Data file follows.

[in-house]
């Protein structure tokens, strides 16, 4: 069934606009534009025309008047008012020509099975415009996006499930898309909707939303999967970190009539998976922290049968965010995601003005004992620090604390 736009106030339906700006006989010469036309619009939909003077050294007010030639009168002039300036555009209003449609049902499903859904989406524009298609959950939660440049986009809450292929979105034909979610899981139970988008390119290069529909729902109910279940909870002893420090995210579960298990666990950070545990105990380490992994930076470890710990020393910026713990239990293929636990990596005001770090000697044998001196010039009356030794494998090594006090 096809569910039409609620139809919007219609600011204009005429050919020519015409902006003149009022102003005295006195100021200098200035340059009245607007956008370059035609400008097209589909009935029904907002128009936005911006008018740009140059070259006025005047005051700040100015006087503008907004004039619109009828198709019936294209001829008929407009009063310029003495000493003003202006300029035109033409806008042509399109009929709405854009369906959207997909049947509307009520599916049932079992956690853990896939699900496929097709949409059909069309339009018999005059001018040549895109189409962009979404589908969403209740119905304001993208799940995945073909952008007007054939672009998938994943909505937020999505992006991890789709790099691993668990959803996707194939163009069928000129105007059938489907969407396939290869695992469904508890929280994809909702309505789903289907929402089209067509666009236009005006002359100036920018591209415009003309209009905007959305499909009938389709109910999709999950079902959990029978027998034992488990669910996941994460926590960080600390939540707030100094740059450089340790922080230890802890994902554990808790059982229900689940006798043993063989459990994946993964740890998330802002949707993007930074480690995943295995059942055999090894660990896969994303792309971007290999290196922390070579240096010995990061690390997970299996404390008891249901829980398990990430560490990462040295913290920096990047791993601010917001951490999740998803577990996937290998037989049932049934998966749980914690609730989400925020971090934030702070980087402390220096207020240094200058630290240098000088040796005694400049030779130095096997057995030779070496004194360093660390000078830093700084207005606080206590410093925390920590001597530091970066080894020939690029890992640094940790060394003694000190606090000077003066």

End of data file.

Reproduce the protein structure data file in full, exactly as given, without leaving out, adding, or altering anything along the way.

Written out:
[in-house]
């Protein structure tokens, strides 16, 4: 069934606009534009025309008047008012020509099975415009996006499930898309909707939303999967970190009539998976922290049968965010995601003005004992620090604390 736009106030339906700006006989010469036309619009939909003077050294007010030639009168002039300036555009209003449609049902499903859904989406524009298609959950939660440049986009809450292929979105034909979610899981139970988008390119290069529909729902109910279940909870002893420090995210579960298990666990950070545990105990380490992994930076470890710990020393910026713990239990293929636990990596005001770090000697044998001196010039009356030794494998090594006090 096809569910039409609620139809919007219609600011204009005429050919020519015409902006003149009022102003005295006195100021200098200035340059009245607007956008370059035609400008097209589909009935029904907002128009936005911006008018740009140059070259006025005047005051700040100015006087503008907004004039619109009828198709019936294209001829008929407009009063310029003495000493003003202006300029035109033409806008042509399109009929709405854009369906959207997909049947509307009520599916049932079992956690853990896939699900496929097709949409059909069309339009018999005059001018040549895109189409962009979404589908969403209740119905304001993208799940995945073909952008007007054939672009998938994943909505937020999505992006991890789709790099691993668990959803996707194939163009069928000129105007059938489907969407396939290869695992469904508890929280994809909702309505789903289907929402089209067509666009236009005006002359100036920018591209415009003309209009905007959305499909009938389709109910999709999950079902959990029978027998034992488990669910996941994460926590960080600390939540707030100094740059450089340790922080230890802890994902554990808790059982229900689940006798043993063989459990994946993964740890998330802002949707993007930074480690995943295995059942055999090894660990896969994303792309971007290999290196922390070579240096010995990061690390997970299996404390008891249901829980398990990430560490990462040295913290920096990047791993601010917001951490999740998803577990996937290998037989049932049934998966749980914690609730989400925020971090934030702070980087402390220096207020240094200058630290240098000088040796005694400049030779130095096997057995030779070496004194360093660390000078830093700084207005606080206590410093925390920590001597530091970066080894020939690029890992640094940790060394003694000190606090000077003066």